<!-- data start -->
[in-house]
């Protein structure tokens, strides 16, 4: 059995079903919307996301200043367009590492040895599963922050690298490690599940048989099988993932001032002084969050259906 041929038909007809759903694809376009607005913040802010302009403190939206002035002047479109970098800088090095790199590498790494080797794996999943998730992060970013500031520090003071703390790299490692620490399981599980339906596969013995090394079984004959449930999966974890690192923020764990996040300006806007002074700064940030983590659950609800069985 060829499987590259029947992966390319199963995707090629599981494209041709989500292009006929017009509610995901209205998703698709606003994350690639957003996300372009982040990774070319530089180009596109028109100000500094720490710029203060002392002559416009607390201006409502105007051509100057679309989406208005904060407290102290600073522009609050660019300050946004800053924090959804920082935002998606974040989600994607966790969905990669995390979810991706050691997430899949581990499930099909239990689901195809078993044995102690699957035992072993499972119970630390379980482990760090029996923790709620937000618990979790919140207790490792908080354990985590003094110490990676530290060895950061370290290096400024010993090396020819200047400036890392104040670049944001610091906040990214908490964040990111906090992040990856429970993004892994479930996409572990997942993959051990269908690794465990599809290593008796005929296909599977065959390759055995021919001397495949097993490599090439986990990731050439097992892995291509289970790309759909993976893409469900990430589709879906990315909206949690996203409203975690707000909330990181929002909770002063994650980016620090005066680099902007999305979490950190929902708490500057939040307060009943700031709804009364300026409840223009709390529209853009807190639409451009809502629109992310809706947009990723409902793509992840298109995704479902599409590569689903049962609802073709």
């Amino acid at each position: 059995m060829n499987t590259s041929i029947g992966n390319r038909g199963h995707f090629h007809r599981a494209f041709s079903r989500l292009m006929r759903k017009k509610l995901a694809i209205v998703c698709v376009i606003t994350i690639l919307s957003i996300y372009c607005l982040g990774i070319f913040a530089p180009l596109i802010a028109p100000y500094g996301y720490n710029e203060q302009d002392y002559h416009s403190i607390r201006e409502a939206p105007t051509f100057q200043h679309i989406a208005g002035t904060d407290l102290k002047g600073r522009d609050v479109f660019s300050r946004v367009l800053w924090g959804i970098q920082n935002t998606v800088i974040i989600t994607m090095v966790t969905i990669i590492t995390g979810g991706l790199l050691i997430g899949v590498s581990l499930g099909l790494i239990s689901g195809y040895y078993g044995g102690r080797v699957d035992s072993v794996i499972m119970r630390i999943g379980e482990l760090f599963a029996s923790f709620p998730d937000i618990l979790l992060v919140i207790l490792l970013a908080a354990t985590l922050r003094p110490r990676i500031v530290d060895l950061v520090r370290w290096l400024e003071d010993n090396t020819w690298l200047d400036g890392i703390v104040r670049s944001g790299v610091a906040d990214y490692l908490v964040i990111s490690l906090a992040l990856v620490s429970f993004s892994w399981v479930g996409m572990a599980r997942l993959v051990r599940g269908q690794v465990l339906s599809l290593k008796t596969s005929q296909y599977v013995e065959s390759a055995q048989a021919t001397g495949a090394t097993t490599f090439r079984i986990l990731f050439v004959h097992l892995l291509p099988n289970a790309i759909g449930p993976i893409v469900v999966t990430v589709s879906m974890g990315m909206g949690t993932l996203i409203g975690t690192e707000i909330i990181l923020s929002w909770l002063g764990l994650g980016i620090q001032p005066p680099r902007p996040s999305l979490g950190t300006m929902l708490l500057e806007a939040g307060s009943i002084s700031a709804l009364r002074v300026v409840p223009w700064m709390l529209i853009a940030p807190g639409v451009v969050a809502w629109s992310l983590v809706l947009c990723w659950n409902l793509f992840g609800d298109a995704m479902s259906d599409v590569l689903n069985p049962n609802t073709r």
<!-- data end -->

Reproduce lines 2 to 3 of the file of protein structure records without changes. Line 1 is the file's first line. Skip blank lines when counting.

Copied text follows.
């Protein structure tokens, strides 16, 4: 059995079903919307996301200043367009590492040895599963922050690298490690599940048989099988993932001032002084969050259906 041929038909007809759903694809376009607005913040802010302009403190939206002035002047479109970098800088090095790199590498790494080797794996999943998730992060970013500031520090003071703390790299490692620490399981599980339906596969013995090394079984004959449930999966974890690192923020764990996040300006806007002074700064940030983590659950609800069985 060829499987590259029947992966390319199963995707090629599981494209041709989500292009006929017009509610995901209205998703698709606003994350690639957003996300372009982040990774070319530089180009596109028109100000500094720490710029203060002392002559416009607390201006409502105007051509100057679309989406208005904060407290102290600073522009609050660019300050946004800053924090959804920082935002998606974040989600994607966790969905990669995390979810991706050691997430899949581990499930099909239990689901195809078993044995102690699957035992072993499972119970630390379980482990760090029996923790709620937000618990979790919140207790490792908080354990985590003094110490990676530290060895950061370290290096400024010993090396020819200047400036890392104040670049944001610091906040990214908490964040990111906090992040990856429970993004892994479930996409572990997942993959051990269908690794465990599809290593008796005929296909599977065959390759055995021919001397495949097993490599090439986990990731050439097992892995291509289970790309759909993976893409469900990430589709879906990315909206949690996203409203975690707000909330990181929002909770002063994650980016620090005066680099902007999305979490950190929902708490500057939040307060009943700031709804009364300026409840223009709390529209853009807190639409451009809502629109992310809706947009990723409902793509992840298109995704479902599409590569689903049962609802073709």
């Amino acid at each position: 059995m060829n499987t590259s041929i029947g992966n390319r038909g199963h995707f090629h007809r599981a494209f041709s079903r989500l292009m006929r759903k017009k509610l995901a694809i209205v998703c698709v376009i606003t994350i690639l919307s957003i996300y372009c607005l982040g990774i070319f913040a530089p180009l596109i802010a028109p100000y500094g996301y720490n710029e203060q302009d002392y002559h416009s403190i607390r201006e409502a939206p105007t051509f100057q200043h679309i989406a208005g002035t904060d407290l102290k002047g600073r522009d609050v479109f660019s300050r946004v367009l800053w924090g959804i970098q920082n935002t998606v800088i974040i989600t994607m090095v966790t969905i990669i590492t995390g979810g991706l790199l050691i997430g899949v590498s581990l499930g099909l790494i239990s689901g195809y040895y078993g044995g102690r080797v699957d035992s072993v794996i499972m119970r630390i999943g379980e482990l760090f599963a029996s923790f709620p998730d937000i618990l979790l992060v919140i207790l490792l970013a908080a354990t985590l922050r003094p110490r990676i500031v530290d060895l950061v520090r370290w290096l400024e003071d010993n090396t020819w690298l200047d400036g890392i703390v104040r670049s944001g790299v610091a906040d990214y490692l908490v964040i990111s490690l906090a992040l990856v620490s429970f993004s892994w399981v479930g996409m572990a599980r997942l993959v051990r599940g269908q690794v465990l339906s599809l290593k008796t596969s005929q296909y599977v013995e065959s390759a055995q048989a021919t001397g495949a090394t097993t490599f090439r079984i986990l990731f050439v004959h097992l892995l291509p099988n289970a790309i759909g449930p993976i893409v469900v999966t990430v589709s879906m974890g990315m909206g949690t993932l996203i409203g975690t690192e707000i909330i990181l923020s929002w909770l002063g764990l994650g980016i620090q001032p005066p680099r902007p996040s999305l979490g950190t300006m929902l708490l500057e806007a939040g307060s009943i002084s700031a709804l009364r002074v300026v409840p223009w700064m709390l529209i853009a940030p807190g639409v451009v969050a809502w629109s992310l983590v809706l947009c990723w659950n409902l793509f992840g609800d298109a995704m479902s259906d599409v590569l689903n069985p049962n609802t073709r």